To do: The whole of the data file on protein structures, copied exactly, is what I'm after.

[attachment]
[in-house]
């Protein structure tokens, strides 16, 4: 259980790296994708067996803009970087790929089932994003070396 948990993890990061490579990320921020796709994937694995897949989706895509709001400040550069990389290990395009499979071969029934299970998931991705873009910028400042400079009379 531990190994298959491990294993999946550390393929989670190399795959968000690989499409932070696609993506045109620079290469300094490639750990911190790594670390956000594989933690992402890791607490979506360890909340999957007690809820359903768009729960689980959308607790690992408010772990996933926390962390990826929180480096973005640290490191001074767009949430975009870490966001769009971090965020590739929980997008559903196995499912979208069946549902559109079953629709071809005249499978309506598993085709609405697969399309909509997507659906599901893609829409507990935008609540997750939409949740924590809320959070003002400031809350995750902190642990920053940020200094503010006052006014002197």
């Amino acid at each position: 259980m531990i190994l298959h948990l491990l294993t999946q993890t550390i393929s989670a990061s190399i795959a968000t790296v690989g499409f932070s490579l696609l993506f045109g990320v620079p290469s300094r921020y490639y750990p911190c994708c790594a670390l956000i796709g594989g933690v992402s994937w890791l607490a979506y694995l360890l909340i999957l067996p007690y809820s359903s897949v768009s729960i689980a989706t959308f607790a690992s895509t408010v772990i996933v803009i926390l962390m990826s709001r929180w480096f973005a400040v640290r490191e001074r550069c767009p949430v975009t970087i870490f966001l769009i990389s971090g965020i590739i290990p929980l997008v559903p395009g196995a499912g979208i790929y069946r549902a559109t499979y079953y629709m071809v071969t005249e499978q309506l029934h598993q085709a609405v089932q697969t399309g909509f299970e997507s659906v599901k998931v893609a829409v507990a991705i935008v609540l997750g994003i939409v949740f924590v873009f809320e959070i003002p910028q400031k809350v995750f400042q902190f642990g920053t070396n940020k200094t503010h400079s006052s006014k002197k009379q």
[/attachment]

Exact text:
[in-house]
């Protein structure tokens, strides 16, 4: 259980790296994708067996803009970087790929089932994003070396 948990993890990061490579990320921020796709994937694995897949989706895509709001400040550069990389290990395009499979071969029934299970998931991705873009910028400042400079009379 531990190994298959491990294993999946550390393929989670190399795959968000690989499409932070696609993506045109620079290469300094490639750990911190790594670390956000594989933690992402890791607490979506360890909340999957007690809820359903768009729960689980959308607790690992408010772990996933926390962390990826929180480096973005640290490191001074767009949430975009870490966001769009971090965020590739929980997008559903196995499912979208069946549902559109079953629709071809005249499978309506598993085709609405697969399309909509997507659906599901893609829409507990935008609540997750939409949740924590809320959070003002400031809350995750902190642990920053940020200094503010006052006014002197």
């Amino acid at each position: 259980m531990i190994l298959h948990l491990l294993t999946q993890t550390i393929s989670a990061s190399i795959a968000t790296v690989g499409f932070s490579l696609l993506f045109g990320v620079p290469s300094r921020y490639y750990p911190c994708c790594a670390l956000i796709g594989g933690v992402s994937w890791l607490a979506y694995l360890l909340i999957l067996p007690y809820s359903s897949v768009s729960i689980a989706t959308f607790a690992s895509t408010v772990i996933v803009i926390l962390m990826s709001r929180w480096f973005a400040v640290r490191e001074r550069c767009p949430v975009t970087i870490f966001l769009i990389s971090g965020i590739i290990p929980l997008v559903p395009g196995a499912g979208i790929y069946r549902a559109t499979y079953y629709m071809v071969t005249e499978q309506l029934h598993q085709a609405v089932q697969t399309g909509f299970e997507s659906v599901k998931v893609a829409v507990a991705i935008v609540l997750g994003i939409v949740f924590v873009f809320e959070i003002p910028q400031k809350v995750f400042q902190f642990g920053t070396n940020k200094t503010h400079s006052s006014k002197k009379q």